With widespread concerns about housing availability and costs, the Competition and Markets Authority (CMA) has launched a new phase of work in the housing sector. The CMA is launching a market study into housebuilding, and will start a separate consumer protection project related to rented accommodation.
The market study comes following concerns builders are not delivering the homes people need at sufficient scale or speed. The CMA’s consumer protection work will seek to shed light on the experience of renters and explore whether more could be done to help landlords and intermediaries to understand their obligations.
Sarah Cardell, Chief Executive of the CMA, said:
The quality and cost of housing is one of the biggest issues facing the country. Over the last few years, the CMA delivered real change for leaseholders, with tens of thousands of homeowners receiving refunds after being overcharged unfair ground rents.
With that work nearly finished, we’re now looking to probe in more detail two further areas – the housebuilding and the rental sectors.
If there are competition issues holding back housebuilding in Britain then we need to find them. But we also need to be realistic that more competition alone won’t unlock a housebuilding boom.
In the same vein, we want to explore the experiences people have of the rental sector and whether there are issues here that the CMA can help with.
We will of course be guided by the evidence, but if we find competition or consumer protection concerns we are prepared to take the steps necessary to address them.
Housebuilding market study
The CMA’s market study into housebuilding will focus on 4 areas:
- housing quality: looking at how builders are delivering the right sorts of homes that communities and buyers need – including the fairness of estate management fees charged for ‘unadopted’ roads and amenities
- land management: examining whether the practice of ‘banking’ land before or after receiving planning permission is anti-competitive
- local authority oversight: exploring how councils oversee the delivery of homes and how developers negotiate affordable home requirements
- innovation: considering whether factors may be holding builders back from adopting new building techniques or moving towards more sustainable, net zero homes
A market study allows the CMA to use compulsory information-gathering powers to probe the entire market. As well as helping develop a deeper understanding of how and when housebuilders decide to deliver new homes and the interaction of that with local authority housing targets, the study will consider the issues faced by smaller, regional firms.
More information can be found on the housebuilding market study case page.
Consumer protection in rented sector
The CMA’s consumer enforcement work in housing will focus on:
- the end-to-end experience from a tenant’s perspective, including finding somewhere to live, renting a property, and moving between homes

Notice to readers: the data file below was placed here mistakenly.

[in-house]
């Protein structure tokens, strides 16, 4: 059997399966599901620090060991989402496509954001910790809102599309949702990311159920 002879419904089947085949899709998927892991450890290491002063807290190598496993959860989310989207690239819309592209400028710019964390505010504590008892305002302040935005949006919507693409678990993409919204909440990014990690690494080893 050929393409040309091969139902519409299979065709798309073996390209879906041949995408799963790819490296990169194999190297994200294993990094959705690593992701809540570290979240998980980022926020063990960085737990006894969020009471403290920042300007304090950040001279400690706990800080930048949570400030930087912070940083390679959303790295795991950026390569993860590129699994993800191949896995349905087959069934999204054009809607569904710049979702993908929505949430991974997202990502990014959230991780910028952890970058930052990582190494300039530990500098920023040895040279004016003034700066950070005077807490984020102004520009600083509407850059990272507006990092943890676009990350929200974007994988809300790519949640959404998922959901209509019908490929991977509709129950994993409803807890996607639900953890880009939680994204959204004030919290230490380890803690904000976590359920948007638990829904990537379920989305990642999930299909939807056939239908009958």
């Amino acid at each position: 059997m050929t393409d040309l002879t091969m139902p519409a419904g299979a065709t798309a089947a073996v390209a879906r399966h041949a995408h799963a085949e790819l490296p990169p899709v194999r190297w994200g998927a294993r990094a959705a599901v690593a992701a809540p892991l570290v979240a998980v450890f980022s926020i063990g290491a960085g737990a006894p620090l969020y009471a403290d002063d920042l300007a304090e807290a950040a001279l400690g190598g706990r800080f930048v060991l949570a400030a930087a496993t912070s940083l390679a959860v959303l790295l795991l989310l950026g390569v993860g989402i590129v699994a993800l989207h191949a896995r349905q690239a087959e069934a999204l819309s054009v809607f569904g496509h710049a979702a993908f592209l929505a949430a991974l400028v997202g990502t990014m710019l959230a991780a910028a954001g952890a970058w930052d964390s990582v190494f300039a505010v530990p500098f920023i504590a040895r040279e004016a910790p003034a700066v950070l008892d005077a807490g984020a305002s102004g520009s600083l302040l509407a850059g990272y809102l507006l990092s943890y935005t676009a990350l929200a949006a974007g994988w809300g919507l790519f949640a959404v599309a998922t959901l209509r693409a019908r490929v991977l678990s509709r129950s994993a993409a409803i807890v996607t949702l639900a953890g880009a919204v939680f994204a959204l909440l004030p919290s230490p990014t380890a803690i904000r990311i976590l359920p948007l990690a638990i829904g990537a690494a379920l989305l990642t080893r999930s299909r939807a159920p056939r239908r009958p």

- identifying the consumer protection issues that may arise. The project will examine the relationship between tenants and landlords and the role of intermediaries, such as letting agents
Following a period of targeted stakeholder engagement across England, Scotland, Wales and Northern Ireland, the CMA will report on its initial findings and proposed next steps this summer.
More information can be found on the rented housing sector consumer project case page.
Notes To Editors
- Market studies examine why particular markets may not be working well for consumers. They may lead to a range of outcomes, including: a) making recommendations to the government to change regulations or public policy; b) encouraging businesses in the market to self-regulate; c) taking consumer or competition law enforcement action against firms; d) making a reference for a more in-depth (phase 2) market investigation; e) “clean bill of health”.
- A market study formally begins with the publication of a Market Study Notice by the CMA.
- The CMA must within 12 months of publication of a market study notice publish a market study report setting out its findings and the action (if any) it proposes to take.
- The market study will examine housebuilding in England, Scotland and Wales. The market situation in Northern Ireland is significantly different from the rest of the UK, such that Northern Ireland appears unlikely to face the same market or supply-side issues, and therefore the housebuilding market study will not include Northern Ireland.
- The CMA’s research project into the private rented sector (across all parts of the United Kingdom) is expected to take three months to complete. This will help inform further work the CMA expects to take – which could include, for example, a call for evidence from tenants and landlords in relation to consumers’ rights under consumer protection law. The project could lead to, for example, enforcement action being taken, or new consumer guidance being issued for tenants and landlords.
- The CMA’s 2023 to 2024 Annual Plan, the final version of which is due to be published by the end of March, explains that the CMA wants to promote an environment where ‘people can be confident they are getting great choices and fair deals’. It also explains that, over the next three years, the CMA will ‘consistently focus on the areas where consumers spend the most money and time’. This includes focusing on the accommodation sector over the next 12 months, specifically through the housebuilding market study.